KANSAS CITY, MO. – Consumers can’t help but be interested in charcuterie when they see a delicious spread of artisan goods artistically displayed on a wooden board, and that’s a big reason why supermarkets saw an increased demand in the charcuterie category in 2020.
“The fact that something so fun and exciting in the food world can be ideal for snacking, a romantic date night, and any occasion in between makes charcuterie the ideal food trend with staying power,” said Evan Inada, charcuterie director for Hormel Foods Corp.’s Columbus Craft Meats, Hayward, Calif.
Domestically made premium charcuterie is still a relatively new category and US producers of cured meats have really started to emerge in the last decade or so.
“Part of the excitement about the category is innovation in flavors and packaging that these domestic producers are offering and given all of the cross-cultural influence in food throughout the United States, charcuterie flavor profiles are virtually limitless,” said Scott Bridi, founder of Brooklyn Cured, headquartered in Brooklyn, NY.
Emanuela Bigi, marketing manager of Township, NJ-based Veroni USA, said today’s different consuming behaviors and needs are driving substantial changes in the charcuterie segment.
“Consumers are taking more and more into consideration the origin of the products and highly evaluating their authenticity,” she said. “At the same time, foodies and younger generations are likely to be targeted with convenient snack packs, pre-made pairings and multiple component offerings. Health-conscious and environmentally aware consumers are willing to pay a higher price for products that are either environmentally better or have good nutrition properties.”
She added that since more people ate at home in 2020 due to the pandemic, sales of charcuterie significantly increased.
“We expect charcuterie demand will keep growing at a steady pace in 2021, as it remains on trend for high quality, flavorful, convenient meal solutions suitable for snacking, sandwiches, and easy at-home entertaining,” Bigi said. “The range of charcuterie continues to grow from both domestic and imported suppliers, with plenty of snacking and multi-component items entering the market.”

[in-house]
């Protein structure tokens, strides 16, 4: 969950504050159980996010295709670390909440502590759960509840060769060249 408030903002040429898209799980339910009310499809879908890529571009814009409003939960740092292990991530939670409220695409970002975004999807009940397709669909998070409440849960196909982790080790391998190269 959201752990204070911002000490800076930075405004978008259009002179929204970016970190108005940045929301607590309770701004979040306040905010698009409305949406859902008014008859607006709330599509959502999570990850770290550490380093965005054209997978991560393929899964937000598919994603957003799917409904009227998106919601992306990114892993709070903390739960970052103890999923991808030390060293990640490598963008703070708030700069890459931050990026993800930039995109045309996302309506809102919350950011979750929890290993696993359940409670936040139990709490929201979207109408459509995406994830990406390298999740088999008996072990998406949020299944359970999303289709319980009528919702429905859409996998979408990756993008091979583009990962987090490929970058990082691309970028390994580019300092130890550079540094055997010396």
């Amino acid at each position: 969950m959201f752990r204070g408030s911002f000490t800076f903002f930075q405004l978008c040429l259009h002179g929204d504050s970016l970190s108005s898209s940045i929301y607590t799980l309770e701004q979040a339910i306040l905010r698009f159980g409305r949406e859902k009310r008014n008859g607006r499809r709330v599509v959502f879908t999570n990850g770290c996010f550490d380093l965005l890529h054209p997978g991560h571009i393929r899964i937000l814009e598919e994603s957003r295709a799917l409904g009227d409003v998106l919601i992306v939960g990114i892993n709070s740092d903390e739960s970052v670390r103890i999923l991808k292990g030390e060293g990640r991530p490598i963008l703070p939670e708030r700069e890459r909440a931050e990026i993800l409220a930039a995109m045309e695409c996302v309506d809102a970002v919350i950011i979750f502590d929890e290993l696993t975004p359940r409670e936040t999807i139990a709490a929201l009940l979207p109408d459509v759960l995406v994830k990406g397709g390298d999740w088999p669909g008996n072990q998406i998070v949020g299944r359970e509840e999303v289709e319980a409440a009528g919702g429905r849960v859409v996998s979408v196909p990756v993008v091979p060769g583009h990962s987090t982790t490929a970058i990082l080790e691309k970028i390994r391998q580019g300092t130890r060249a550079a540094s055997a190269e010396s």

Changing it up
There are a variety of new charcuterie pairings and flavors now available in supermarkets.
“Brooklyn Cured’s line of shelf-stable salami chubs inspired by cocktails has been exciting for consumers and successful for specialty and deli departments throughout the country,” Bridi said. “Our salami with bourbon and sour cherries is inspired by a classic Manhattan cocktail, and it’s unique and festive.”
Inada noted the biggest trend in charcuterie at the supermarket is in the way shoppers are being drawn towards specialty meats and cheeses with the sole purpose of finding something new and exciting to add to their charcuterie board.
“Shoppers want to be educated on what to shop for to make their own personal charcuterie board, especially this year, when we are all looking for something fun and exciting, we can create ourselves at home to fill the void of the normal restaurant experience,” he said. “We have been focused on continuing to create an exciting and educational charcuterie experience for shoppers to learn through enjoying charcuterie with us.”
For instance, the company offers two varieties of Columbus Charcuterie Tasting Boards, which include specifically chosen items that are key to creating a balanced charcuterie board with its Columbus sliced salami and Prosciutto, along with the perfect cheese, olive, dried fruit and cracker pairings.
“Once a novice charcuterie eater tries our Original or new Mediterranean tasting board, they begin to understand how charcuterie flavors work when paired correctly,” Inada said. “We also have been making sure to create the perfect wow factor items to add excitement onto the charcuterie board in our three charcuterie bacon flavors and premium paninos.”
Veroni recently launched its innovative Enjoy AperiTime trays with five components to share with two or three people for at-home enjoyment or small gatherings, combining Italian charcuterie with products in-line with local consumers’ preferences.
Retailers see rising demand
Carlisle, Pa.-based retailer Giant recently added a charcuterie station to its Camp Hill, Pa., store, and it’s expected that this will become something replicated throughout supermarkets in the years ahead as the category continues to rise.
At Raley’s, a West Sacramento, Calif.-based chain of more than 120 stores, the popularity of charcuterie trays in 2020 has resulted in more offerings at the store.
“Customers especially look for healthier options and are moving away from the fillers and preservatives that are found in some meats, so the items being bought the most for at-home charcuterie boards are small-batch cured meats with artisan craftsmanship,” said Jake Panattoni, associate category manager for deli at the company. “Additionally, non-traditional flavors have become very popular. I am seeing tremendous growth in that segment of the category.”